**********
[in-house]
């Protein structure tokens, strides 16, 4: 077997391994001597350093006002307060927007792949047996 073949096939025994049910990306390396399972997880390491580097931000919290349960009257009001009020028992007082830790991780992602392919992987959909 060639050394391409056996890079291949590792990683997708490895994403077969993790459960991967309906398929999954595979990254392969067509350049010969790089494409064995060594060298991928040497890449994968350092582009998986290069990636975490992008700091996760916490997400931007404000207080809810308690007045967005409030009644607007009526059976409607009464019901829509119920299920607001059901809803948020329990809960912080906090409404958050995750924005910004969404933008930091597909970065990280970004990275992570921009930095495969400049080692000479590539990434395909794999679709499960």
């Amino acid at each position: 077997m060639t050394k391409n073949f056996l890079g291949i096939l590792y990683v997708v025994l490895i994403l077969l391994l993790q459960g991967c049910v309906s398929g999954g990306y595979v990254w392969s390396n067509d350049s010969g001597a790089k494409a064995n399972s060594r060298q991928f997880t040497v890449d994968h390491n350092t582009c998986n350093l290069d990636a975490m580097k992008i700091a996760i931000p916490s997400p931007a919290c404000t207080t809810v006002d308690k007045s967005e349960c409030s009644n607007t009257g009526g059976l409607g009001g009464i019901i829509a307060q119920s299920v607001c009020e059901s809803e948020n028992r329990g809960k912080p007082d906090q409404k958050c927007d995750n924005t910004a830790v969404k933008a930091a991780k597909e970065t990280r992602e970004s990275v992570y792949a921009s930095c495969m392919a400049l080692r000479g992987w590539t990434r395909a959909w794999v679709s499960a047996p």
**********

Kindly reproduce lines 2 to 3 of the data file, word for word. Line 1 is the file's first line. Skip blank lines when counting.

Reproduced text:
């Protein structure tokens, strides 16, 4: 077997391994001597350093006002307060927007792949047996 073949096939025994049910990306390396399972997880390491580097931000919290349960009257009001009020028992007082830790991780992602392919992987959909 060639050394391409056996890079291949590792990683997708490895994403077969993790459960991967309906398929999954595979990254392969067509350049010969790089494409064995060594060298991928040497890449994968350092582009998986290069990636975490992008700091996760916490997400931007404000207080809810308690007045967005409030009644607007009526059976409607009464019901829509119920299920607001059901809803948020329990809960912080906090409404958050995750924005910004969404933008930091597909970065990280970004990275992570921009930095495969400049080692000479590539990434395909794999679709499960």
């Amino acid at each position: 077997m060639t050394k391409n073949f056996l890079g291949i096939l590792y990683v997708v025994l490895i994403l077969l391994l993790q459960g991967c049910v309906s398929g999954g990306y595979v990254w392969s390396n067509d350049s010969g001597a790089k494409a064995n399972s060594r060298q991928f997880t040497v890449d994968h390491n350092t582009c998986n350093l290069d990636a975490m580097k992008i700091a996760i931000p916490s997400p931007a919290c404000t207080t809810v006002d308690k007045s967005e349960c409030s009644n607007t009257g009526g059976l409607g009001g009464i019901i829509a307060q119920s299920v607001c009020e059901s809803e948020n028992r329990g809960k912080p007082d906090q409404k958050c927007d995750n924005t910004a830790v969404k933008a930091a991780k597909e970065t990280r992602e970004s990275v992570y792949a921009s930095c495969m392919a400049l080692r000479g992987w590539t990434r395909a959909w794999v679709s499960a047996p």